Sandwich City Council decides not to pass resolution declaring itself nonsanctuary city

Chicago Transit Authority “warming buses” are pictured idling outside the city’s “landing zone” facility where migrants are dropped off after being bused from Texas.

Despite repeated efforts by a group of Sandwich residents, the Sandwich City Council has no plans to declare the city to be a nonsanctuary community for migrants.

“Unless you declare yourself a sanctuary town, you’re a nonsanctuary town.”

—  Sandwich 2nd Ward Alderman Rebecca Johnson

The group has been voicing the need for such a designation at recent city meetings and did so again on April 15. Nearby counties such as Grundy and Lasalle counties have declared themselves to be nonsanctuary counties for migrants and several communities across the state – including Elburn, Aurora and Chicago – have banned buses from dropping off migrants without any notice.

“I know that you guys want to know you’re safe or our community is safe,” 2nd Ward Alderman Rebecca Johnson said in addressing the residents during the April 15 Committee of the Whole Council meeting. “Our number one goal is to represent you. I feel personally I have to say something to let you know that I hear you.”

Johnson said she believes Sandwich is already a nonsanctuary city, repeating something that 1st Ward Alderman Rich Robinson said at a previous meeting.

“Unless you declare yourself a sanctuary town, you’re a nonsanctuary town,” she said. “I know you guys want us to sign something saying we’re nonsanctuary. We already are right now, as much as we possibly can be.”

Sandwich City Hall

Johnson voiced her own concerns about the migrant issue.

“I definitely have concerns about people just showing up here,” she said. “What are we going to do? What can we do legally? Unless they’re committing some sort of act of violence or going against the law, I don’t know that there’s anything we can really do.”

Fourth Ward Alderman Rick Whitecotton also did not see the need for the City Council to pass a resolution that Sandwich was a nonsanctuary community. He noted that Sandwich has not designated itself to be a sanctuary city.

“So by definition, we are a nonsanctuary city,” Whitecotton said. “Legally, I think us passing a nonsanctuary [resolution] would have zero legal effect on what we could do. That’s just my opinion and I’m not a lawyer. That’s the way I feel.”

The Sandwich City Council is looking into whether to designate certain roads within the city as truck routes to reduce damage to streets not made to withstand truck traffic as well as to keep trucks out of residential neighborhoods.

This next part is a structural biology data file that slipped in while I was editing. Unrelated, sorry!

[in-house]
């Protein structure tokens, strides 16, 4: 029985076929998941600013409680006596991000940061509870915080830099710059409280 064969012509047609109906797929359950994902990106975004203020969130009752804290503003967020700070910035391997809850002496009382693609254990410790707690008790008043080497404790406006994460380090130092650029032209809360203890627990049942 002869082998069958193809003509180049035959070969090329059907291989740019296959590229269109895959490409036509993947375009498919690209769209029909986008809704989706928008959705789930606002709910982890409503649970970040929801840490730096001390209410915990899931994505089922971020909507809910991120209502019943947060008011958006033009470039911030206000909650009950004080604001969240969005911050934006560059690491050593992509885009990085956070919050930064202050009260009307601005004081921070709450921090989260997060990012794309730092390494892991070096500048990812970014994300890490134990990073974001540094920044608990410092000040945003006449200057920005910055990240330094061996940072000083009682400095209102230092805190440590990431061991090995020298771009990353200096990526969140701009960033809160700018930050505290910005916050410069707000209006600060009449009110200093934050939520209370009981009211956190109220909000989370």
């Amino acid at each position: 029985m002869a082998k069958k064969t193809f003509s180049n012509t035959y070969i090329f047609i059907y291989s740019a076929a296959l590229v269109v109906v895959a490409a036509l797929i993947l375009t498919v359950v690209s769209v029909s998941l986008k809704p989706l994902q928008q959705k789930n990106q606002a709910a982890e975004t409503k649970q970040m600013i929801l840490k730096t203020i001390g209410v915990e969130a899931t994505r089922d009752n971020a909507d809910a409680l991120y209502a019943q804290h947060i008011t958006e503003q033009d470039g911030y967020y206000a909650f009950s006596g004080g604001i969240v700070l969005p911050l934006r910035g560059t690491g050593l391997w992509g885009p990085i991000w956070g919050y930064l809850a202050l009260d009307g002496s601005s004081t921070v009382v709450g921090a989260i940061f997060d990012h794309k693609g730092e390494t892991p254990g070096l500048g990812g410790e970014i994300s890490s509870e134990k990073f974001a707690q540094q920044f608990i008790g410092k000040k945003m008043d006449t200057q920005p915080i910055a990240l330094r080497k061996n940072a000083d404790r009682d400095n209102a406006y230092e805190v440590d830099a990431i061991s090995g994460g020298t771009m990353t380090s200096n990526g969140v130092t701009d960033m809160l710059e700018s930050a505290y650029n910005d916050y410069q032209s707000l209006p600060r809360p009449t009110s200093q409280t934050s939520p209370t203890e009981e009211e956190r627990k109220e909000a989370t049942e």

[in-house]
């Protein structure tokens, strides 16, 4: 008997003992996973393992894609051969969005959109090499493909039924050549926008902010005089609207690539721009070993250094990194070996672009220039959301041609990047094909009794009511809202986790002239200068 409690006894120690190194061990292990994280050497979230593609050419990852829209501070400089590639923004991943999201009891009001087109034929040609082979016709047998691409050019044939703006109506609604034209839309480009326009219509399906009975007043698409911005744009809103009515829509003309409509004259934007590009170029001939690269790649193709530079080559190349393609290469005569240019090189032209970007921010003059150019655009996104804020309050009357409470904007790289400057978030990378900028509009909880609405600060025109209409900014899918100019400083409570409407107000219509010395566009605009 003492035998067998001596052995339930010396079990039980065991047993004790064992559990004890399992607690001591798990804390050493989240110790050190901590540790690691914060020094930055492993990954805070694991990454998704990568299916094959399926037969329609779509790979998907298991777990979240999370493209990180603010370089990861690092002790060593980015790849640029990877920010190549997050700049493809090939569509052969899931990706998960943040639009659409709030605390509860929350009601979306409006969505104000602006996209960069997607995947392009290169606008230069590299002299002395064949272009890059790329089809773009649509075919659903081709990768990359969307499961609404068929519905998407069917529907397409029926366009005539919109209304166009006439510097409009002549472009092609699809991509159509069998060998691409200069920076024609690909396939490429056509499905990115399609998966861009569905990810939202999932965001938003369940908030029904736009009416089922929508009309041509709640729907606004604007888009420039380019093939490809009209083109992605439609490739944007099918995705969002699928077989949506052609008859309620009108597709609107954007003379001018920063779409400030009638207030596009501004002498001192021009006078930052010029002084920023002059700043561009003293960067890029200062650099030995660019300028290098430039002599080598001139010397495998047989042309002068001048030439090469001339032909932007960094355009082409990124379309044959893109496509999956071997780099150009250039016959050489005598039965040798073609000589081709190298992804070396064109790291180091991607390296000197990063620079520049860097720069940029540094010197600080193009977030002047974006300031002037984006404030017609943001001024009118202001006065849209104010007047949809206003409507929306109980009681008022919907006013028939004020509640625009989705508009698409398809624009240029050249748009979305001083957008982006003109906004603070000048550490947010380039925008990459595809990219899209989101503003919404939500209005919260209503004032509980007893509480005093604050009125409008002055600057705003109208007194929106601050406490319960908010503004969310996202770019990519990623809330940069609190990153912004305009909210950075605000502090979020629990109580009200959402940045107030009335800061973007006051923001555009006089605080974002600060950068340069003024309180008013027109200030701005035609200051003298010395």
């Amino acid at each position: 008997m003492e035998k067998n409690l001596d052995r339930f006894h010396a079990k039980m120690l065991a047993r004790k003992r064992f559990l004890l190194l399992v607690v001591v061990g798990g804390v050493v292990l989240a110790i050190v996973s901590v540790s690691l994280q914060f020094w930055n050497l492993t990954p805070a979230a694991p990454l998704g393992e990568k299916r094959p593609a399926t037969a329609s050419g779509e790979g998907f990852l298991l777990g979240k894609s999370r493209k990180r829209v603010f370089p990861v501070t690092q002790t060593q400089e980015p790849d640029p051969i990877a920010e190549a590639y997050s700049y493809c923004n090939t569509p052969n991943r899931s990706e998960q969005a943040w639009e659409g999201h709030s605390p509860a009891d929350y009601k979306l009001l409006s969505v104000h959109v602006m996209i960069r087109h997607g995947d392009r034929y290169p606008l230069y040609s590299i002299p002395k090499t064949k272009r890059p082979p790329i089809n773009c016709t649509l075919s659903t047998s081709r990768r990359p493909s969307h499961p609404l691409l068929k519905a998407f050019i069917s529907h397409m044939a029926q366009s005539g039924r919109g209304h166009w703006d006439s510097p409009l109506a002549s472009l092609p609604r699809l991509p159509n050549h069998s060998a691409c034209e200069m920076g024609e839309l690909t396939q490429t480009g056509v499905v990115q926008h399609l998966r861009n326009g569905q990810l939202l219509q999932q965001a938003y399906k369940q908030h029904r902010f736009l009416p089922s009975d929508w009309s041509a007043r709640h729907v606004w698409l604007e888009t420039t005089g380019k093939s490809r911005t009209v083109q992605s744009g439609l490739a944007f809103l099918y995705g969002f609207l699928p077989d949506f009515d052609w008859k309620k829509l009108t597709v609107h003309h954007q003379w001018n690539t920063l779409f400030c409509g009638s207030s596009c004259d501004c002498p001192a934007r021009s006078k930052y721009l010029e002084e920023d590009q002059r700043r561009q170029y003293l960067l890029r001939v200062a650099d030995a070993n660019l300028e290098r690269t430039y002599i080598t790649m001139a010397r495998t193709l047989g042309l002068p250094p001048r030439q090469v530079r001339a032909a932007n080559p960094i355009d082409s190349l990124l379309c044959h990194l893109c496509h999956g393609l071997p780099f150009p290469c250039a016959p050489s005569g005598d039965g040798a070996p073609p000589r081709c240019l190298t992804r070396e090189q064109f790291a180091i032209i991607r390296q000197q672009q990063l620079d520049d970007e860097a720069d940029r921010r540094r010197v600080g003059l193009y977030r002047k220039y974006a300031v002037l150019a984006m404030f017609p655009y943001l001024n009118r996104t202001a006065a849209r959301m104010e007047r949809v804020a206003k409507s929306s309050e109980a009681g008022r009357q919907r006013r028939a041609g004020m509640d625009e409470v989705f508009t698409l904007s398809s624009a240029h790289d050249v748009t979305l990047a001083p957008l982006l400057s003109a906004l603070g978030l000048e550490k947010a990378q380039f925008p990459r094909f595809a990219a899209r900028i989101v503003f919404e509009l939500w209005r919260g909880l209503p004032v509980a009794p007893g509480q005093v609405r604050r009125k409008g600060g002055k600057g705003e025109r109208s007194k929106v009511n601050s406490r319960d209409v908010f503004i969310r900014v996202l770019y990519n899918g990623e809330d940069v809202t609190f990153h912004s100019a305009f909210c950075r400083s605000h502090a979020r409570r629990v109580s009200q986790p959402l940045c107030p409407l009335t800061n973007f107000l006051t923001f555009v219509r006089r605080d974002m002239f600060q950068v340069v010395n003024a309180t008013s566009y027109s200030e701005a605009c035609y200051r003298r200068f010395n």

City Attorney Cassandra Gottschalk said in her legal opinion, passing a nonsanctuary resolution “doesn’t do anything.”

“I don’t know why it would be necessary,” she said. “It’s paper and it’s words.”

Third Ward Alderman Bill Fritsch agreed.

“And that would be my stance,” he said. “I don’t think it’s necessary.”

Sandwich resident Becky Nelson, who has been among a group of residents urging Sandwich approve a resolution declaring itself to be a nonsanctuary community for migrants, said the resolution is more than just paper.

“It also is expressing to your citizens that you are an advocate for legal immigration and that you will work with legal immigrants,” Nelson said. “On the resolution, it says that you want President Joe Biden to take immediate action to secure the border and enforce immigration laws…If it’s just paper, than why is that we’re seeing more and more communities look at this from a different light?”

Nelson said if the city doesn’t approve such a resolution, it should come up with a plan to deal with the migration issue.

“Would you at least give us the courtesy to create a plan and have it in place in case this does happen?” she asked.

Illinois state law generally prohibits local law enforcement from participating in immigration enforcement, according to the Illinois Attorney General’s Office. The legislation – known as the TRUST Act – was signed by then Republican Gov. Bruce Rauner in 2017.

“The TRUST Act made 102 counties in the state of Illinois what you would consider a sanctuary county,” Kane County Board Chair Corinne Pierog said during a recent Kane County Board meeting in addressing those looking to make Kane County a nonsanctuary county. “I cannot undo state law.”

A Metra train passes through a railroad crossing.

Sandwich 2nd Ward Alderman Adam Arnett also voiced concerns about what would happen if the city became a sanctuary city, saying it would cause a burden on public transportation, social services and the school system.

Arnett said he has been looking at the additional powers that a community like Sandwich could gain if it were to become a home rule community. Such powers could be used in addressing the issue.

“We need to fight for the city of Sandwich, which is what we’re trying to do,” he said.

According to the Illinois Municipal League, a municipality with home rule status can exercise any power and perform any function unless it is specifically prohibited from doing so by state law. Any municipality which has a population of more than 25,000 are home rule units.

Communities with fewer than that, such as Sandwich, can become home rule by passing a local referendum.

Third Ward Alderman Karsta Erickson said she needs to hear more about home rule – both the pros and the cons – before making up her mind.

“I need more information,” she said.